without taking any further notice of the duke's ill-humor, led the
princesses into the quarter-deck cabin, where dinner had been served with
a magnificence worthy in every respect of his guests. The admiral seated
himself at the right hand of the princess, and placed the Comte de Guiche
on her left. This was the place Buckingham usually occupied; and when he
entered the cabin, how profound was his unhappiness to see himself
banished by etiquette from the presence of his sovereign, to a position
inferior to that which, by rank, he was entitled to. De Guiche, on the
other hand, paler still perhaps from happiness, than his rival was from
anger, seated himself tremblingly next to the princess, whose silken
robe, as it lightly touched him, caused a tremor of mingled regret and
happiness to pass through his whole frame. The repast finished,
Buckingham darted forward to hand Madame Henrietta from the table; but
this time it was De Guiche's turn to give the duke a lesson. "Have the
goodness, my lord, from this moment," said he, "not to interpose between
her royal highness and myself. From this moment, indeed, her royal
highness belongs to France, and when she deigns to honor me by touching
my hand it is the hand of Monsieur, the brother of the king of France,
she touches."

And saying this, he presented his hand to Madame Henrietta with such
marked deference, and at the same time with a nobleness of mien so
intrepid, that a murmur of admiration rose from the English, whilst a
groan of despair escaped from Buckingham's lips. Raoul, who loved,
comprehended it all. He fixed upon his friend one of those profound
looks which a bosom friend or mother can alone extend, either as
protector or guardian, over the one who is about to stray from the right
path. Towards two o'clock in the afternoon the sun shone forth anew, the
wind subsided, the sea became smooth as a crystal mirror, and the fog,
which had shrouded the coast, disappeared like a veil withdrawn before
it. The smiling hills of France appeared in full view, with their
numerous white houses rendered more conspicuous by the bright green of
the trees or the clear blue sky.

Chapter X:
The Tents.

The admiral, as we have seen, was determined to pay no further attention
to Buckingham's threatening glances and fits of passion. In fact, from
the moment they quitted England, he had gradually accustomed himself to
his behavior. De Guiche had not yet in any way remarked the animosity
which appeared to influence that young nobleman against him, but he felt,
instinctively, that there could be no sympathy between himself and the
favorite of Charles II. The queen-mother, with greater experience and
calmer judgment, perceived the exact position of affairs, and, as she
discerned its danger, was prepared to meet it, whenever the proper moment
should arrive. Quiet had been everywhere restored, except in
Buckingham's heart; he, in his impatience, addressed himself to the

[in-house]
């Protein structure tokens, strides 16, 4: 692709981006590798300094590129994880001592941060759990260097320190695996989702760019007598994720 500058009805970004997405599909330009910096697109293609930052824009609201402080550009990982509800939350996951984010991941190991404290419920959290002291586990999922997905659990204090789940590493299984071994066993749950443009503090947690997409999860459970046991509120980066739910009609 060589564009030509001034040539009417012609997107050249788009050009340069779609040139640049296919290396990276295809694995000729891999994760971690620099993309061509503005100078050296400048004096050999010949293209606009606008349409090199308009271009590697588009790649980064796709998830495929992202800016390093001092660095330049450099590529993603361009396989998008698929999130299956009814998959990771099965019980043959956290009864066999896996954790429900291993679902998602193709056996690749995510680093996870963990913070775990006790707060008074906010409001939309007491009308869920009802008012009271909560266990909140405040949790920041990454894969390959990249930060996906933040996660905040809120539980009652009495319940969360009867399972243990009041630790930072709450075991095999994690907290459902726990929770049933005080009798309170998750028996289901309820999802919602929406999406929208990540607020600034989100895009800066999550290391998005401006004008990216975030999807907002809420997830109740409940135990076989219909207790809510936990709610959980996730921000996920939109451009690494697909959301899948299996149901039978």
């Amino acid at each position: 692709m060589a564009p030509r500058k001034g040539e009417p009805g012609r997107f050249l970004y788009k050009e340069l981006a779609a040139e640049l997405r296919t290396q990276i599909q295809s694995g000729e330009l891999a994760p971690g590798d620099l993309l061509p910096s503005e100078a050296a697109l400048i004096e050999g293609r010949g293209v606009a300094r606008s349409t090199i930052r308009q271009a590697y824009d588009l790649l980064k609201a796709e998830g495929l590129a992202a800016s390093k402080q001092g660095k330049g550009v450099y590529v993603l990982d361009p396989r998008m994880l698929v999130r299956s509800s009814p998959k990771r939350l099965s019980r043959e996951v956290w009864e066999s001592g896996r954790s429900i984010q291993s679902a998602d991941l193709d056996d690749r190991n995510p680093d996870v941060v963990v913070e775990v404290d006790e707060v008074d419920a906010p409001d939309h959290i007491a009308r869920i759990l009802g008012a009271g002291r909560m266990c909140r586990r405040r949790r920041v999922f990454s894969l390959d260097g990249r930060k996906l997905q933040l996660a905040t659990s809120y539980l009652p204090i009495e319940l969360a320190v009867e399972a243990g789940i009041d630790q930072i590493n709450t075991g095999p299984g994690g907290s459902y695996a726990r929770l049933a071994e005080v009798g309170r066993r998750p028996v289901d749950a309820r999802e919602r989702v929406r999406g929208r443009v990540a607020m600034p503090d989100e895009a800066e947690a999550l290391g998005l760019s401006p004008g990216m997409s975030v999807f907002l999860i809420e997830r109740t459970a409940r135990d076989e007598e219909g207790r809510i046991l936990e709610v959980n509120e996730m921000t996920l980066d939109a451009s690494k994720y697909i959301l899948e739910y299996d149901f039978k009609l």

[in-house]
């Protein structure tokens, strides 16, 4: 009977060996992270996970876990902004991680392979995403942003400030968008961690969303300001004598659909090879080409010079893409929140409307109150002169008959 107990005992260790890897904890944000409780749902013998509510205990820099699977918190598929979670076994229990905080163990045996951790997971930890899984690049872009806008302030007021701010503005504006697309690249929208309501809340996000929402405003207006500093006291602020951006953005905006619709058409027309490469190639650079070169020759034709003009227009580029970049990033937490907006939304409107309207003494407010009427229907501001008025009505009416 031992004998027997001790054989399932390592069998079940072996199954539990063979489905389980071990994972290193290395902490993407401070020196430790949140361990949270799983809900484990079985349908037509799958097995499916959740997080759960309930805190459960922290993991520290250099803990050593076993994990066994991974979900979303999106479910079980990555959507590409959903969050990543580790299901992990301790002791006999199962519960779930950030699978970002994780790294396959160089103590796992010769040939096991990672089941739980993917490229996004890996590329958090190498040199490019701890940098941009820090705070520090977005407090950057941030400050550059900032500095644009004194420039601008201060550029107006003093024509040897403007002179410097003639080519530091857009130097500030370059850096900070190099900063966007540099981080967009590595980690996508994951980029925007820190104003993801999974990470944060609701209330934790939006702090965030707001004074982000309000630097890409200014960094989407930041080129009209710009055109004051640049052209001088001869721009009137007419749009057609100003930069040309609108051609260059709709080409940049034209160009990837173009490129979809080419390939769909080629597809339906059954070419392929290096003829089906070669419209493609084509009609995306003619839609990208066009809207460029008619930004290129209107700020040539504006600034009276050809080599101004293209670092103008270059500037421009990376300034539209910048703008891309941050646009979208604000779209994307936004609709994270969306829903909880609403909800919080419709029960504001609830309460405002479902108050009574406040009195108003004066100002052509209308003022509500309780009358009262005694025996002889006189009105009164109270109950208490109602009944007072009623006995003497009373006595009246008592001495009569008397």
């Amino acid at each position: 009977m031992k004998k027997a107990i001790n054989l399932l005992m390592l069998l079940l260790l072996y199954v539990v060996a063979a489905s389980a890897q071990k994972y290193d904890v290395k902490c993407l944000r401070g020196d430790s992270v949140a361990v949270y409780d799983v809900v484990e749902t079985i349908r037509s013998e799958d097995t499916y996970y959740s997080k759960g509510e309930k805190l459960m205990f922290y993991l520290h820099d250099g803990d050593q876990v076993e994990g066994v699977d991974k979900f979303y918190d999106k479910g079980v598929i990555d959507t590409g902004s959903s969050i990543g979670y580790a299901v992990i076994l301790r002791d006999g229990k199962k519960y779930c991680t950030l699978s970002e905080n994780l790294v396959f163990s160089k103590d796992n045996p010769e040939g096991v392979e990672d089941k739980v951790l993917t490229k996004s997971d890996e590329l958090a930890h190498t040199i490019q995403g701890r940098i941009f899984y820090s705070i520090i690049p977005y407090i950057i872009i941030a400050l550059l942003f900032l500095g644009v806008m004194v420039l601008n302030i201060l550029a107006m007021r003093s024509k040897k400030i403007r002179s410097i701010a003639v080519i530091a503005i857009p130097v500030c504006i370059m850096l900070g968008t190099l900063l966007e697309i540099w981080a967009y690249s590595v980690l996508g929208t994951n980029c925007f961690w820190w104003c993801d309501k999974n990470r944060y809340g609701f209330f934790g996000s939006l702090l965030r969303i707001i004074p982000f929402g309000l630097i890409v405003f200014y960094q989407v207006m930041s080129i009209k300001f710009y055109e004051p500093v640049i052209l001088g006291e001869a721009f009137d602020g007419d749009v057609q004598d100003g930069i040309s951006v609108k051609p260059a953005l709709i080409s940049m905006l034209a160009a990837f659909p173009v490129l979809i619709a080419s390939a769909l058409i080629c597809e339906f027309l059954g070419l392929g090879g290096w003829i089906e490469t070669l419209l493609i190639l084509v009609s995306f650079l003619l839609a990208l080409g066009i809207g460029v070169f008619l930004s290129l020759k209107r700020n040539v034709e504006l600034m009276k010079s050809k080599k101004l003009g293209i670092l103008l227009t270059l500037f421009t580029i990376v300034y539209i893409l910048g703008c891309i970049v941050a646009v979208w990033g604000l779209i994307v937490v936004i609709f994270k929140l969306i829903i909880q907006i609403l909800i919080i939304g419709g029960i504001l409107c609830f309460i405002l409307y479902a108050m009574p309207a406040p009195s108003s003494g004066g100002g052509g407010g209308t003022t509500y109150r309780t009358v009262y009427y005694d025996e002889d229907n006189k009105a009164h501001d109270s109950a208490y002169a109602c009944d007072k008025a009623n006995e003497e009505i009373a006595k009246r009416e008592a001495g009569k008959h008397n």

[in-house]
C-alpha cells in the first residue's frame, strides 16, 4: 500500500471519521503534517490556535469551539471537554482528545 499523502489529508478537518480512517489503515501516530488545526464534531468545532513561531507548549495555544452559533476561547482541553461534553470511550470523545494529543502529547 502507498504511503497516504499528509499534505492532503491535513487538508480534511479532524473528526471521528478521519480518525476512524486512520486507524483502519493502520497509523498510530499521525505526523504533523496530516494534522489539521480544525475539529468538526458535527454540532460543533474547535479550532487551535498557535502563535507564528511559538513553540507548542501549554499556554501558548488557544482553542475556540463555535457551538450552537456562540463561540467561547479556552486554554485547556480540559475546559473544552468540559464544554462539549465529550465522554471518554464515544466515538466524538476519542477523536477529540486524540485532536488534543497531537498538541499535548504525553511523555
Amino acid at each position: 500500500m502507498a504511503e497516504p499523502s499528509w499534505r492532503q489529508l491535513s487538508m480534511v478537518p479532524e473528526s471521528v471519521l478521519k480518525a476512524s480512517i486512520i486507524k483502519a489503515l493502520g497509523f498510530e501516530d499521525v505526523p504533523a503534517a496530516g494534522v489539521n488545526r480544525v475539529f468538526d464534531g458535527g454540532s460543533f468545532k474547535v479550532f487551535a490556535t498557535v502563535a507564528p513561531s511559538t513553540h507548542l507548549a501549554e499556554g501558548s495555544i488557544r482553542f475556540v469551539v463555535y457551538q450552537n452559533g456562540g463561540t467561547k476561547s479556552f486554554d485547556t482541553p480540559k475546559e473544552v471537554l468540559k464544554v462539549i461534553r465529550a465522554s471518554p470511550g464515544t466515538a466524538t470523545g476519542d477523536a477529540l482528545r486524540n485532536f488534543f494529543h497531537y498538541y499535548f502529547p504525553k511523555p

princess, in a low tone of voice: "For Heaven's sake, madame, I implore
you to hasten your disembarkation. Do you not perceive how that insolent
Duke of Norfolk is killing me with his attentions and devotions to you?"

Henrietta heard this remark; she smiled, and without turning her head
towards him, but giving only to the tone of her voice that inflection of
gentle reproach, and languid impertinence, which women and princesses so
well know how to assume, she murmured, "I have already hinted, my lord,
that you must have taken leave of your senses."

Not a single detail escaped Raoul's attention; he heard both Buckingham's
entreaty and the princess's reply; he remarked Buckingham retire, heard
his deep sigh, and saw him pass a hand over his face. He understood
everything, and trembled as he reflected on the position of affairs, and
the state of the minds of those about him. At last the admiral, with
studied delay, gave the last orders for the departure of the boats.
Buckingham heard the directions given with such an exhibition of delight
that a stranger would really imagine the young man's reason was
affected. As the Duke of Norfolk gave his commands, a large boat or
barge, decked with flags, and capable of holding about twenty rowers and
fifteen passengers, was slowly lowered from the side of the admiral's
vessel. The barge was carpeted with velvet and decorated with coverings
embroidered with the arms of England, and with garlands of flowers; for,
at that time, ornamentation was by no means forgotten in these political
pageants. No sooner was this really royal boat afloat, and the rowers
with oars uplifted, awaiting, like soldiers presenting arms, the
embarkation of the princess, than Buckingham ran forward to the ladder in
order to take his place. His progress was, however, arrested by the
queen. "My lord," she said, "it is hardly becoming that you should allow
my daughter and myself to land without having previously ascertained that
our apartments are properly prepared. I beg your lordship to be good
enough to precede us ashore, and to give directions that everything be in
proper order on our arrival."